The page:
Essex-based Monitor Audio has a new Gold series - and this is the biggest and tallest floorstander of the range
Monitor Audio pushed the boat out with its prestigious PL300 floorstanders in 2007, the first speakers in its then new Platinum range to employ an in-house designed ribbon tweeter. Later came the more affordable PL200s with a slightly smaller footprint, £5000 three-ways whose sharp clarity and fi nesse impressed me greatly when we reviewed them in Dec ’09.
Below the company’s flagship Platinum range comes the Gold series: substantially more affordable speakers with less elaborately constructed enclosures and drive units. The Gold GS models, in the market since 2006, have been replaced this year by an entirely new Gold line-up now called GX. The big news is that the company’s fabulous ribbon tweeter has migrated to these less pricey models. But it’s not exactly the same ribbon, as it has a shade more mass and shifted magnet sensitivity to enable it to extend lower in frequency with concomitantly higher power handling.
RIBS AND RIBBONS
This top-of-the-range GX300 is a three-way loudspeaker standing just over a metre tall, featuring two 6.5in bass drivers crossing over at 790Hz to a 4in midrange unit, which hands over to the ribbon at 2.3kHz. There’s a slightly smaller brother, the £2300 GX200, which employs two 5.5in woofers. Also in the Gold GX series are two standmount models and – covering all bases – two centre speakers, an interesting surround/on-wall design that’s switchable between monopole and dipole operation, and a subwoofer.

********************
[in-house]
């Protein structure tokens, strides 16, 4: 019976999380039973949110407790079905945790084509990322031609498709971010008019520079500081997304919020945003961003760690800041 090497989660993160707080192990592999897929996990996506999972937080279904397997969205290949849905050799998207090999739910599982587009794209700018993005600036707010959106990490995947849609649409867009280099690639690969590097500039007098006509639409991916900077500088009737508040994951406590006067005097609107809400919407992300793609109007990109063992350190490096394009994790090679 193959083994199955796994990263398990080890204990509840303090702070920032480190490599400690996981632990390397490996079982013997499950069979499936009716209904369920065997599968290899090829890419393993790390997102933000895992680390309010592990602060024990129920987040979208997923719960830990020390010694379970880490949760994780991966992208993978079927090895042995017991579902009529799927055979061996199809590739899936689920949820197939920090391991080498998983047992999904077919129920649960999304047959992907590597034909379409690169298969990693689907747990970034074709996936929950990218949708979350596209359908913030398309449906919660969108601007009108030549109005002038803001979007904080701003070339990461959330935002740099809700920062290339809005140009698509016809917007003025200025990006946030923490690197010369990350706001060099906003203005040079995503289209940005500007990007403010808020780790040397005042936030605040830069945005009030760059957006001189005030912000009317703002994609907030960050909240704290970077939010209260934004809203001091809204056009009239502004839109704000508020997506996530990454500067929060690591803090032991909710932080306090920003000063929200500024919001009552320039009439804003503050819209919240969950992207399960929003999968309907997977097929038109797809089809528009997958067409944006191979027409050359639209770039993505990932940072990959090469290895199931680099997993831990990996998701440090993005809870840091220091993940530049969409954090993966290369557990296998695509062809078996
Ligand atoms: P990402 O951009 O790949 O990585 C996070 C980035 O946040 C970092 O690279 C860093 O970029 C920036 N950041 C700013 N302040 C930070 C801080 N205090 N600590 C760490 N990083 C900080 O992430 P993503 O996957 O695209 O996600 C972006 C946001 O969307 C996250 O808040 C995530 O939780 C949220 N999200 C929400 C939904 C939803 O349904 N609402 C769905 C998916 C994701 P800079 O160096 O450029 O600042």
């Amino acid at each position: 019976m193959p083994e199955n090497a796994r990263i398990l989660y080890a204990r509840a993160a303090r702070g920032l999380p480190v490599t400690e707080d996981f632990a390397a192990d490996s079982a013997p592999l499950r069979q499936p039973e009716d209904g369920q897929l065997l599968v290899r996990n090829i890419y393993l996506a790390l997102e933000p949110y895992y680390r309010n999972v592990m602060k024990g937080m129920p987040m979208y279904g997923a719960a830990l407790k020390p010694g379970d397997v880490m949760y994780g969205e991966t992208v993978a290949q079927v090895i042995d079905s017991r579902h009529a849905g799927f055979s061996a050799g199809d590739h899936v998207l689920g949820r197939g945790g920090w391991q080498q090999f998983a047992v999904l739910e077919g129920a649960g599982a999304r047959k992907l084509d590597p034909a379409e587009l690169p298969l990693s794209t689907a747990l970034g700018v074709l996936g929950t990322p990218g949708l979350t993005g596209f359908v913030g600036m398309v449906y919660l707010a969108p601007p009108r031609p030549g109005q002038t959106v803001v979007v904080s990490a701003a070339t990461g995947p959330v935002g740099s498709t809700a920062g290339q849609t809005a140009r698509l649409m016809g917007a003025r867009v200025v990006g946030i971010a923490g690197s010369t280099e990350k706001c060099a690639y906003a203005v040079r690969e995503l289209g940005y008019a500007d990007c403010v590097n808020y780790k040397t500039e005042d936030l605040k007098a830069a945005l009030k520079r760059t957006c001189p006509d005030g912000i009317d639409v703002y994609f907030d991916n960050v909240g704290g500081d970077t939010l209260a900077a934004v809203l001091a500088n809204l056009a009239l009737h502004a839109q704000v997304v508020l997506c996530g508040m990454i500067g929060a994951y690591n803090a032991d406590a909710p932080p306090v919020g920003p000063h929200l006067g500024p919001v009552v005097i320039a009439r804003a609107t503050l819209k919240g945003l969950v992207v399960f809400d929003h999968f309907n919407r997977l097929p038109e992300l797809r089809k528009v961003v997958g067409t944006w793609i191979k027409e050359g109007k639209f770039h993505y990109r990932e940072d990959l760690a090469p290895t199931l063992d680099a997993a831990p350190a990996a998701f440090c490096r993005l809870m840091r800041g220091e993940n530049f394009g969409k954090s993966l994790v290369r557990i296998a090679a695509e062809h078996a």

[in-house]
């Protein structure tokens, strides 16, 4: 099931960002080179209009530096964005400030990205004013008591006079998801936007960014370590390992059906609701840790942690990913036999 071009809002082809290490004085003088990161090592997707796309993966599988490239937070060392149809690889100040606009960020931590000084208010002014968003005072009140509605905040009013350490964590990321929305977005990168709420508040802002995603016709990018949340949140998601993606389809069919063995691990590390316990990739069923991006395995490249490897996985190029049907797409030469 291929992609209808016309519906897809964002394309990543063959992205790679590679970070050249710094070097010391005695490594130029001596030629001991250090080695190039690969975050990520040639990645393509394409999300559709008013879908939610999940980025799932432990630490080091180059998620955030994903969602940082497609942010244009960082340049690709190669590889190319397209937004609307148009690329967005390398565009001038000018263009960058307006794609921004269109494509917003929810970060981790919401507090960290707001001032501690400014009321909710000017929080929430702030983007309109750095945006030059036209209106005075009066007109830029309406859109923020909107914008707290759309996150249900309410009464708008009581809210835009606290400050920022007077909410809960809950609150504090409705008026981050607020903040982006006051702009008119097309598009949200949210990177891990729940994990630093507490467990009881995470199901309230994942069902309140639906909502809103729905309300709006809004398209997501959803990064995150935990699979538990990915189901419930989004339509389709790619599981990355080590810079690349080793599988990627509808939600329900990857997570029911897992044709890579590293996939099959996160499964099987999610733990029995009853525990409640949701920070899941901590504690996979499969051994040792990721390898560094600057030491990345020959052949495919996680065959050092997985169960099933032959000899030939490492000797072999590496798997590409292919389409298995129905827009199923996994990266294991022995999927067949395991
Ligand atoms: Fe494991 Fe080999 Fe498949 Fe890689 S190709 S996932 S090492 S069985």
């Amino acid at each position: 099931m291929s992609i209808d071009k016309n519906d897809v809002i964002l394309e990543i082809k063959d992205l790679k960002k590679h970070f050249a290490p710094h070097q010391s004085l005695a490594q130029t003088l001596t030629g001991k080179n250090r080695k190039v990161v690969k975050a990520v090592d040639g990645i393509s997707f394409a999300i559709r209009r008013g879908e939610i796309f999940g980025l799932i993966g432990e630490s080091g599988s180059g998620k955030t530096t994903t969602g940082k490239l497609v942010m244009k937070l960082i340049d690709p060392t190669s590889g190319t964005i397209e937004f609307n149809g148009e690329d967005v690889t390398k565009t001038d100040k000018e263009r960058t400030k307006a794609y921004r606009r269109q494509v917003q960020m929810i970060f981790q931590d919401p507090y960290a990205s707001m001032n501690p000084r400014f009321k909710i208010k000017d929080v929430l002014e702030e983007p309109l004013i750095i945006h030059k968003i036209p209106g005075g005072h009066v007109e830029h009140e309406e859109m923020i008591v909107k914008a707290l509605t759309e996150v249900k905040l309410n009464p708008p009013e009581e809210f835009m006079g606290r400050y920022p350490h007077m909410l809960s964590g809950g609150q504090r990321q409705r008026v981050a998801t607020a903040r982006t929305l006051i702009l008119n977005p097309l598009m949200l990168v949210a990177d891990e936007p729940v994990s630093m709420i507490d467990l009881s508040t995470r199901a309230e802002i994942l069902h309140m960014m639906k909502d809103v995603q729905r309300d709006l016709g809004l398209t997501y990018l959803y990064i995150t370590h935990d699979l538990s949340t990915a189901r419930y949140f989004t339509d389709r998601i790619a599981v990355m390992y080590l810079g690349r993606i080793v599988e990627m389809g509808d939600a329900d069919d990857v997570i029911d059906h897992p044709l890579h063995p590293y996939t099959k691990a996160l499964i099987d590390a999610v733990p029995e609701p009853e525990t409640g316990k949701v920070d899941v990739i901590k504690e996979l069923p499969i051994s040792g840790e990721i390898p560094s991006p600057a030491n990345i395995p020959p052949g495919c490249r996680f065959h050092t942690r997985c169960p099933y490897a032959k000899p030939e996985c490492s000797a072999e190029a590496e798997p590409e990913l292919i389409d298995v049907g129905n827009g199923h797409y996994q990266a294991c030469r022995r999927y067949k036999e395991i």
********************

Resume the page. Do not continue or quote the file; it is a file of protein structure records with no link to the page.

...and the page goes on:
Monitor Audio forms its drivers from an alloy called C-CAM: Ceramic- Coated Aluminium/Magnesium. During manufacture the alloy is put through a three-stage ‘stress-relieving’ process aimed to remove surface deformation and molecular weakness. Once formed, the cone undergoes a high temperature anodic coating process in which ceramic alumina is layered onto its surfaces to a depth of 50 microns, producing a lightweight sandwich of alloy and heat-dissipating ceramic material.